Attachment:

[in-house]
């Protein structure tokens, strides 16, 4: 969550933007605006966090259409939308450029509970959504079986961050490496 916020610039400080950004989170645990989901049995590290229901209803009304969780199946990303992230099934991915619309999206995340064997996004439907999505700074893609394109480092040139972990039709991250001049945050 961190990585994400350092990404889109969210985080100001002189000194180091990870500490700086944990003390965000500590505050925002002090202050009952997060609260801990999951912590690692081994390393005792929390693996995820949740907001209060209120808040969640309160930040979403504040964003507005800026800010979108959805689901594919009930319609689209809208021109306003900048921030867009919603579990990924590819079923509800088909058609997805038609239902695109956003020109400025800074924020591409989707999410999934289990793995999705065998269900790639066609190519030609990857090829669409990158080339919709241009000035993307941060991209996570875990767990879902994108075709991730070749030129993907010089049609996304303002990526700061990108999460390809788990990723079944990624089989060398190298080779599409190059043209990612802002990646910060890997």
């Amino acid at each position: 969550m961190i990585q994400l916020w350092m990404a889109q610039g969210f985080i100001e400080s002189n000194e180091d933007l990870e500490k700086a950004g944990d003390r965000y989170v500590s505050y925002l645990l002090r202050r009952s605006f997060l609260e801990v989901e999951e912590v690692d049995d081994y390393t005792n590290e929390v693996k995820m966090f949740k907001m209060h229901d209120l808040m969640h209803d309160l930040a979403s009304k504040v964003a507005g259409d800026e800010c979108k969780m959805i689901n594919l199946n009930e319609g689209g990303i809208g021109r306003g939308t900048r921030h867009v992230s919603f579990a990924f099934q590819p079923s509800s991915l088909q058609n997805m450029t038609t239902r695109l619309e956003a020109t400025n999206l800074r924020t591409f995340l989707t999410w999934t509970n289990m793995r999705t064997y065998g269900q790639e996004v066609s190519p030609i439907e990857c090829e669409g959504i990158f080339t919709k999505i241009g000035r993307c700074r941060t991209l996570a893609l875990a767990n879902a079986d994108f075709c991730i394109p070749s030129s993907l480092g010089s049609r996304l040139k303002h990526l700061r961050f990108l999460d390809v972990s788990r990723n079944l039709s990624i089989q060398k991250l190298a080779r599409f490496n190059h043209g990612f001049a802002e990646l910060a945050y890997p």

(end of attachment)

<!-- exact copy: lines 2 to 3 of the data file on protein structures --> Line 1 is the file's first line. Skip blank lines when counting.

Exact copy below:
């Protein structure tokens, strides 16, 4: 969550933007605006966090259409939308450029509970959504079986961050490496 916020610039400080950004989170645990989901049995590290229901209803009304969780199946990303992230099934991915619309999206995340064997996004439907999505700074893609394109480092040139972990039709991250001049945050 961190990585994400350092990404889109969210985080100001002189000194180091990870500490700086944990003390965000500590505050925002002090202050009952997060609260801990999951912590690692081994390393005792929390693996995820949740907001209060209120808040969640309160930040979403504040964003507005800026800010979108959805689901594919009930319609689209809208021109306003900048921030867009919603579990990924590819079923509800088909058609997805038609239902695109956003020109400025800074924020591409989707999410999934289990793995999705065998269900790639066609190519030609990857090829669409990158080339919709241009000035993307941060991209996570875990767990879902994108075709991730070749030129993907010089049609996304303002990526700061990108999460390809788990990723079944990624089989060398190298080779599409190059043209990612802002990646910060890997």
């Amino acid at each position: 969550m961190i990585q994400l916020w350092m990404a889109q610039g969210f985080i100001e400080s002189n000194e180091d933007l990870e500490k700086a950004g944990d003390r965000y989170v500590s505050y925002l645990l002090r202050r009952s605006f997060l609260e801990v989901e999951e912590v690692d049995d081994y390393t005792n590290e929390v693996k995820m966090f949740k907001m209060h229901d209120l808040m969640h209803d309160l930040a979403s009304k504040v964003a507005g259409d800026e800010c979108k969780m959805i689901n594919l199946n009930e319609g689209g990303i809208g021109r306003g939308t900048r921030h867009v992230s919603f579990a990924f099934q590819p079923s509800s991915l088909q058609n997805m450029t038609t239902r695109l619309e956003a020109t400025n999206l800074r924020t591409f995340l989707t999410w999934t509970n289990m793995r999705t064997y065998g269900q790639e996004v066609s190519p030609i439907e990857c090829e669409g959504i990158f080339t919709k999505i241009g000035r993307c700074r941060t991209l996570a893609l875990a767990n879902a079986d994108f075709c991730i394109p070749s030129s993907l480092g010089s049609r996304l040139k303002h990526l700061r961050f990108l999460d390809v972990s788990r990723n079944l039709s990624i089989q060398k991250l190298a080779r599409f490496n190059h043209g990612f001049a802002e990646l910060a945050y890997p």